It is a common misconception that we do not have control over our emotions. At least, generally speaking, people especially tend to strongly believe that in "bad" situations or circumstances, that it is THAT bad thing that directly causes us to feel upset. This is a common belief. But it is not true.

Emotions & Our Perspective

Many philosophers, including Epictetus, believed that us human beings upset ourselves over situations (and not the other way around). He was famously quoted “Men are not disturbed by things, but by the view of which they take of them”. Things, people, places, occurrences, happenings, don't make us feel our emotions, in themselves. Technically, we make ourselves feel whatever emotion we wish!

This is the basic underlying principle and premise of cognitive behaviour theory, which serves as a basis for the cognitive behaviour therapies, a.k.a the current gold standard treatment of psychotherapy for (most) emotional problems and disorders as per The Australian Psychological Society (APS), The American Psychiatric Association (APA), and  The National Institute for Health and Care Excellence (NICE) in the UK - and presumably, what most psychologists are trained in and planning on using to help you with.

Our Internal Voice

Let’s make this more practical: If you took a survey of 100 people who had all failed at something important to them, not all of them would have reacted the same way, would they? No. Nobody likes to fail, so although there would be a good few who would feel appropriately disappointed but coped, some would feel downright dysfunction-ally MISERABLE and would continue to suffer… Take any other situation and you can apply the same logic - as we all respond uniquely to situations, we can infer that it is not external events that directly force us to have the feelings we do about them.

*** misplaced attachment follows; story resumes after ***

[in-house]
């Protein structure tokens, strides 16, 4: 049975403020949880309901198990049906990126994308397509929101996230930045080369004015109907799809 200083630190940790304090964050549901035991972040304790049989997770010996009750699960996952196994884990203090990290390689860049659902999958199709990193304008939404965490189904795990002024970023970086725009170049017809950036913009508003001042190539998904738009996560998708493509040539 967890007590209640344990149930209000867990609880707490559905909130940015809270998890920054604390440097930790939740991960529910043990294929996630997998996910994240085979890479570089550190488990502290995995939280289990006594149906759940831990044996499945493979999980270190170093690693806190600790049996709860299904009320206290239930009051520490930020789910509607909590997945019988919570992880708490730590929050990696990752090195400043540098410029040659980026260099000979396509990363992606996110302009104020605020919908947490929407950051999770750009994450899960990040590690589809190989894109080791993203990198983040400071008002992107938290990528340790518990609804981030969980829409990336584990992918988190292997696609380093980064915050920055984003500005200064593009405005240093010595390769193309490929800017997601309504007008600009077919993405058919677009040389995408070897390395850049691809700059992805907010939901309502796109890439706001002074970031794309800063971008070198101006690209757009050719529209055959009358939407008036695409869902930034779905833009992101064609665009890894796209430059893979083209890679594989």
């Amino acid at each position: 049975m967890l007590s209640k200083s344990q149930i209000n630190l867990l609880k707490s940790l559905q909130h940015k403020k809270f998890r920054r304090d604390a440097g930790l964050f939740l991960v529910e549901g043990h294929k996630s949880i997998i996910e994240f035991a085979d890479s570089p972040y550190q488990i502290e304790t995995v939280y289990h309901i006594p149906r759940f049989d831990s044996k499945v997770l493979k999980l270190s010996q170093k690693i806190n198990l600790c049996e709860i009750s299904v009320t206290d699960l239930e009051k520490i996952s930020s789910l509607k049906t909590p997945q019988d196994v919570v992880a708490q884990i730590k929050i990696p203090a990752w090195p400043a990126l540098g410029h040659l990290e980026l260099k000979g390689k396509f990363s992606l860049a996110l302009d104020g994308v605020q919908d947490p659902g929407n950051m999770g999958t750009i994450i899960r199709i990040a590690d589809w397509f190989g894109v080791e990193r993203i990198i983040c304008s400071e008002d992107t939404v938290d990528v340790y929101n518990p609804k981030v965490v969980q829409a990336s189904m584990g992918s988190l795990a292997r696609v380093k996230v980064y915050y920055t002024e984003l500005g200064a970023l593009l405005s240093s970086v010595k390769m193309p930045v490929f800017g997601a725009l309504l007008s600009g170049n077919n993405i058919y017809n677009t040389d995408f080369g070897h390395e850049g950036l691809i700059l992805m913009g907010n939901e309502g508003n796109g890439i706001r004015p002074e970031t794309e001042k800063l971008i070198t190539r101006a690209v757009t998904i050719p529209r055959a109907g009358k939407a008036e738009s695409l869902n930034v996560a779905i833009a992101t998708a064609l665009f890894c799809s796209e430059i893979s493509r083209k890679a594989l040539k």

However, what is mediating how strongly we feel depends on what we are telling ourselves about what happened. In other words, if we think irrationally and negatively we can disturb ourselves emotionally. For example, condemning ourselves as “FAIIIIIILURE’S!” for having failed is going to get us depressed and anxious - almost a guarantee! And lead to unhelpful behaviour, like avoiding possible things in the future we might do badly at. But accepting ourselves as “imperfect” and “fallible” will produce more self-helping emotions, such as sadness, and lead to more productive, effective behaviours (e.g. we don’t let our failures stop us and keep on persisting).

Putting It Into Practice!

Let’s experiment: the next time you feel anxious, depressed, angry, guilty, ashamed, etc., ask yourself “What am I thinking?”, "What’s going through my mind?”, “What am I telling myself about what’s happening that’s making me feel this way?” Focus less on the situation and more on your thoughts. You may garner some interesting results!

I wonder how your life could be different if you began accepting this principle of emotional responbility? To be held accountable for how you feel and react in situations..? Even the tougher situations life often throws at us!

More Help

If this blog interested you or perhaps you believe that this way of looking at life’s problems could be useful, I would encourage you to read one of Albert Ellis’ books where he suggests the use of Rational Emotive Behaviour Therapy (REBT) as a means to gain mastery over your emotions. A good place to start is the book “How to stubbornly refuse to make yourself miserable about anything: Yes, Anything!”


Article by Alexander Cameron, Psychologist at ATUNE Health Centres

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